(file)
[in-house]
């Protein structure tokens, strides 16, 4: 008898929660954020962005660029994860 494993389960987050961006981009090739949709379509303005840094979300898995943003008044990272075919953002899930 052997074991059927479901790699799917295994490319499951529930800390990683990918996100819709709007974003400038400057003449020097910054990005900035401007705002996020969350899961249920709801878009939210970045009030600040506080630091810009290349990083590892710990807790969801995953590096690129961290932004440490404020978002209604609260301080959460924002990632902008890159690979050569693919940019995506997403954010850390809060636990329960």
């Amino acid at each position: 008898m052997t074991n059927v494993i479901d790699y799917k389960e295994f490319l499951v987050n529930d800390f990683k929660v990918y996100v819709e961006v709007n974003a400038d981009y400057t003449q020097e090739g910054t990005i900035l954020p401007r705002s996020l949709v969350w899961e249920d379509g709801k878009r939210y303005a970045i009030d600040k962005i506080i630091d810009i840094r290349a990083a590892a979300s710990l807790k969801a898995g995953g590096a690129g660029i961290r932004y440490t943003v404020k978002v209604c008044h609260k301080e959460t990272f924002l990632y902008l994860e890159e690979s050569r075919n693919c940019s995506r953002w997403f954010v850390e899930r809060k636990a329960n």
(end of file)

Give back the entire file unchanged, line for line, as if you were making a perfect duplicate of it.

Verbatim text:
[in-house]
């Protein structure tokens, strides 16, 4: 008898929660954020962005660029994860 494993389960987050961006981009090739949709379509303005840094979300898995943003008044990272075919953002899930 052997074991059927479901790699799917295994490319499951529930800390990683990918996100819709709007974003400038400057003449020097910054990005900035401007705002996020969350899961249920709801878009939210970045009030600040506080630091810009290349990083590892710990807790969801995953590096690129961290932004440490404020978002209604609260301080959460924002990632902008890159690979050569693919940019995506997403954010850390809060636990329960």
């Amino acid at each position: 008898m052997t074991n059927v494993i479901d790699y799917k389960e295994f490319l499951v987050n529930d800390f990683k929660v990918y996100v819709e961006v709007n974003a400038d981009y400057t003449q020097e090739g910054t990005i900035l954020p401007r705002s996020l949709v969350w899961e249920d379509g709801k878009r939210y303005a970045i009030d600040k962005i506080i630091d810009i840094r290349a990083a590892a979300s710990l807790k969801a898995g995953g590096a690129g660029i961290r932004y440490t943003v404020k978002v209604c008044h609260k301080e959460t990272f924002l990632y902008l994860e890159e690979s050569r075919n693919c940019s995506r953002w997403f954010v850390e899930r809060k636990a329960n």